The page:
Portal 2 is the trickiest game I have ever played…

Portal 2 is the trickiest game I have ever played…

The cake may have been a lie in the first portal, but in the sequel it is the pure, delicious truth. And at the same time one of the most creatively challenging sequels a game developer can do to himself. For while the predecessor was still a small, fine, surprising puzzle snack, Valve Portal 2 has been developed as a full-priced game in its own right, with a good twelve hours of story and a new co-op multiplayer mode.

Portal 2 on Steam

The beloved low-budget indie has been stretched to blockbuster format — sounds like a recipe for disaster, but it turned out surprisingly well. Portal 2 builds on the foundation of its predecessor with some brilliant new puzzle elements, sends us through a variety of tricky test rooms, gives us a glimpse of the outside world, and explains the story of Aperture Science with some story twists.

Getting Started: All Beginnings are Easy
Published in 2007 as part of the Orange Box, the portal was a test chamber game in which we fiddled through a series of rooms in the role of the human guinea pig Chell under the watchful eye of the artificial intelligence GLaDOS.

Portal 2 bei Steam

Of central importance was the use of the portal cannon, a wormhole-generating device from the laboratories of Aperture Science, a company based in the Half-Life Story universe. It can be used to create portals on certain surfaces, through which one can walk, fall or use them as pass-throughs for other objects. Portal-hopping gains real appeal through realistic physics. By falling deeply into a portal, we collect enough momentum to shoot out at the other wormhole end with enough karacho and thus skip gaping chasms. These basic principles are quickly taught to beginners in the first rooms of Portal 2, before further components are added, which are assembled into ever more breathtaking puzzle constructs as the game progresses. This wrests awe even from portal pros.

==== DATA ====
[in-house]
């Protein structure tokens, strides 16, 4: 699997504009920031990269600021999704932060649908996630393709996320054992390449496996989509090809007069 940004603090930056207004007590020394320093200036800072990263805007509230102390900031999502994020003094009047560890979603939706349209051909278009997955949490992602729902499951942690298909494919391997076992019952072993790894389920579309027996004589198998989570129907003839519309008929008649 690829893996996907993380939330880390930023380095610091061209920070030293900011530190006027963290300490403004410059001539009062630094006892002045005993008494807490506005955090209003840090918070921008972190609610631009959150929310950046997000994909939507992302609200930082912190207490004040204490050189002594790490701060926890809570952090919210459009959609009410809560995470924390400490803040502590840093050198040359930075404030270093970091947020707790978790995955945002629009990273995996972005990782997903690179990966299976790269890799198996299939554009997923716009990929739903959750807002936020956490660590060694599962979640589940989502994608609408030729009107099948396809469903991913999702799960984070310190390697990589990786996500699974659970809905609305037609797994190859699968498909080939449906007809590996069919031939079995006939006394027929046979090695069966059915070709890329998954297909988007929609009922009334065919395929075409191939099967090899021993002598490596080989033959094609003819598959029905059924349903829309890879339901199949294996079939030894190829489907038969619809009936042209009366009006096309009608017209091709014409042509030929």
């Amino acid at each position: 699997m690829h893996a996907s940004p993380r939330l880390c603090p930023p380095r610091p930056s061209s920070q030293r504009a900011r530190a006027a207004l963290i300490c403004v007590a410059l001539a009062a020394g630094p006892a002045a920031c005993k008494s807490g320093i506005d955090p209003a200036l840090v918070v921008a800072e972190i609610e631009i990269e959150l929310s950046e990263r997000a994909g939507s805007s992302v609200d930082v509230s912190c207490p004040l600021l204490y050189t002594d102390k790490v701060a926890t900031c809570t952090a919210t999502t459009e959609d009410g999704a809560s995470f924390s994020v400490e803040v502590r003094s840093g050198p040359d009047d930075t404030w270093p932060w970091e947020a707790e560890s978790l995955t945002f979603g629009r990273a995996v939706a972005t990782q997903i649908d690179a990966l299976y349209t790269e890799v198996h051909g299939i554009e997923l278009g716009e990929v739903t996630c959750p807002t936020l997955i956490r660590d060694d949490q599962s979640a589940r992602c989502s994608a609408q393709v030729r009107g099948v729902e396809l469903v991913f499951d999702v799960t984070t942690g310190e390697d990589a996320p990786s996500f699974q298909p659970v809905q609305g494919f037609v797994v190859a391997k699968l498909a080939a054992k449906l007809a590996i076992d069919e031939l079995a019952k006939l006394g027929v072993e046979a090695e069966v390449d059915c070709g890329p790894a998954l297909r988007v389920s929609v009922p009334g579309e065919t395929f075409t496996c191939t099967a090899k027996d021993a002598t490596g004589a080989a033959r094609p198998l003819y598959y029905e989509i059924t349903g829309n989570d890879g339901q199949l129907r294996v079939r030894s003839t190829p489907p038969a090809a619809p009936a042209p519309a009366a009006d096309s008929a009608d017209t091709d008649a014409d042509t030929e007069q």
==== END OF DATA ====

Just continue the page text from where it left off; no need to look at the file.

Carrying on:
The story: GLaDOS returns
All the puzzling and tinkering is held together by a story divided into ten chapters, which provides a good rhythm of play. Although there is no shortage of puzzle testing chambers, Portal 2 interrupts this with action events and even a trip outside the sterile laboratories. The Portal Odyssey begins with an abrupt awakening from a stasis deep sleep – with a few centuries delay.

Portal 2 MacBook OS X Version - Download Now DMG

Aperture Science is deserted and in an advanced state of decay. Wheatley, the droid responsible for the well-being of the guinea pigs, offers himself as an escape agent. The neurotically nervous, hectically muttering robot guides us through the first light puzzle rooms, where we quickly capture our only tool, the portal cannon. Then Wheatley looks for a shortcut to get us out of the building faster, accidentally blowing a few fuses too many. The result: GLaDOS is resurrected – that eerie artificial intelligence that we thought we had defeated at the end of the previous game. And which is incredibly resentful: It wants to test us for the rest of our lives!

The campaign: long and versatile
But don’t worry, there’s nothing long and monotonous about portal 2. Although GLaDOS serves us 22 new test rooms, “almost like in old times” and enriched with first additional puzzle elements, the twisty story has surprises in store.

A story twist in the middle of the game is combined with a welcome two-chapter change of environment. Escaping the test chambers, we explore Aperture Science’s industrial and research facilities. They may be deserted, but the voice of the past is Aperture founder Cave Johnson, known from the invention commercials, whose voice recordings play when we enter a new area – a touch of Bioshock. Johnson not only makes all kinds of more or less funny tumour humour remarks about experiments and experimental side effects; through his monologues we also learn how Aperture Science came under the control of computer intelligence in the first place. This makes the previously rather abstract portal universe a little more tangible. As pleasant as the vastness of these “outside levels” is to the eye, they do have one drawback: there are a few places where discovering the next destination or exit degenerates into a search game. By pressing the middle mouse button we can zoom in to see some portal placement areas hidden in the distance. This is not impossible, but it is a bit laborious.

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Paul